Today we again started our day bright and early which has not been easy for me due to the car alarm that goes off right outside my window at 12:15 and 3:15 every night! I can set my clock by it. But I persist nevertheless.
We began with a short walk through the downtown central market. We were broken up into groups and I ended up with a delightful group of 6 "chicas" and our wonderful guide, Karen. By the end of our tour, we were affectionately referred to as the shoe group because of our unified attraction to all of the shoe stores. We also got bright colorful mums from a local street vendor. These proved to come in very handy when gathering for departure from one spot to the next. I did abandon the short bus super heroes for this tour, and although I was initially voted out of the group, they eventually acquiesced and allowed me back in. Probably the fact that I will eventually decide their grades had something to do with this decision.
After this short tour, we headed to the botanical orchid garden. On the way, Sergio handed out a local newspaper and made the students...and me...read in Spanish. We ended up with our resident Venezuelan, Emir, translating our daily horoscopes. Just so you know, we laugh almost constantly on the short bus!!!
The orchid garden was amazing. It's always so interesting for me to see the diverse and unique foliage from country to country. Along with the varied orchids, we saw giant bamboo and ginger. After a delicious lunch here, the group separated and the short bus super heroes ventured to the butterfly farm. We did have to stop for directions several times since Costa Ricans do not have road signs or addresses. When asked what the address for the butterfly farm was, the guide replied, 500 meters past the entrance of the condominiums. The visit here was so interesting and fun. We got to actually see a caterpillar turn into a pupa. So cool!!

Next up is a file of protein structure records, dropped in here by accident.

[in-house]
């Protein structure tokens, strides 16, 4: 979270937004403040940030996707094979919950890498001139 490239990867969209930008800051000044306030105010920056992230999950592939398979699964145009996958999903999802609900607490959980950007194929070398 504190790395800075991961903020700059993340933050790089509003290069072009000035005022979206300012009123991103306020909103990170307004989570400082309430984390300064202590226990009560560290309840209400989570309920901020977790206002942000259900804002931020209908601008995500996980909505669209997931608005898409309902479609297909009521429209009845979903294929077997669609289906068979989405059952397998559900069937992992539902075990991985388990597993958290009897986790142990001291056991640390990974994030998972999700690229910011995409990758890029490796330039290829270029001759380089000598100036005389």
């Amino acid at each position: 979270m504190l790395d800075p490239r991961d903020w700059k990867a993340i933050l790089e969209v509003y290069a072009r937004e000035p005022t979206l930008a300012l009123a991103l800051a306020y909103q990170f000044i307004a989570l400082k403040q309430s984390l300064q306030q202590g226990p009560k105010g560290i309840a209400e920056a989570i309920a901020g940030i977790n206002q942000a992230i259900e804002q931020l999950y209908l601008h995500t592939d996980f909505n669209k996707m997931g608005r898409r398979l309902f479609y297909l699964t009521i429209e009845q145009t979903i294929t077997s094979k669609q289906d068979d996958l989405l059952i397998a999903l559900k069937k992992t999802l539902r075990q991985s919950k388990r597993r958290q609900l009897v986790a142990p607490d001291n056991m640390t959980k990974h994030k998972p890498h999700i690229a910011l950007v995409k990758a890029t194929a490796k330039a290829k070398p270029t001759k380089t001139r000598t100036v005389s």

After a quick stop for ice cream and to ask directions again, we met the other group at INCAE, the number one business school in Costa Rica. We listened to lecture on sustainable development in Costa Rica. It was so interesting to learn how they have used economic means to achieve environmental sustainability.
After another very long day, a large group of us ended up at a local jazz club that is similar to the House of Blues. The food was great and the company was better!
We learned today that one of the more successful marketing campaigns for Costa Rica was simply, Costa Rica: No artificial ingredients. We've seen this in so many ways every where. In the business, the products, and especially the people. Tonight as a small group of us sat in the hotel bar, we talked about how happy we are to be the "short bus super heroes.". I didn't tell the story but we were separated out of the entire group on the first day and initially, we felt a little isolated from the other two schools. But now, we love it!! I've watched a group of 14 students bond and become a family of sorts in just a matter of 4 short days. We tease each other, protect each other, laugh at each other, and care for each other. They have come together in a way that honestly, I've seen few student groups do. I am not exaggerating when I say everyone wants to be us! We are the cool group, we are the fun group, and boy, are they learning..about Costa Rica, about themselves, and about each other. Ryan, aka Betty, profoundly nicknamed us the short bus super heroes on day two. Tonight as we discussed our group, he once again knowingly described us as a gumbo. Each person brings their own spice and together we blend together into something unique and amazing...and like, Costa Rica, we have no artificial ingredients. Viva UL-Lafayette!!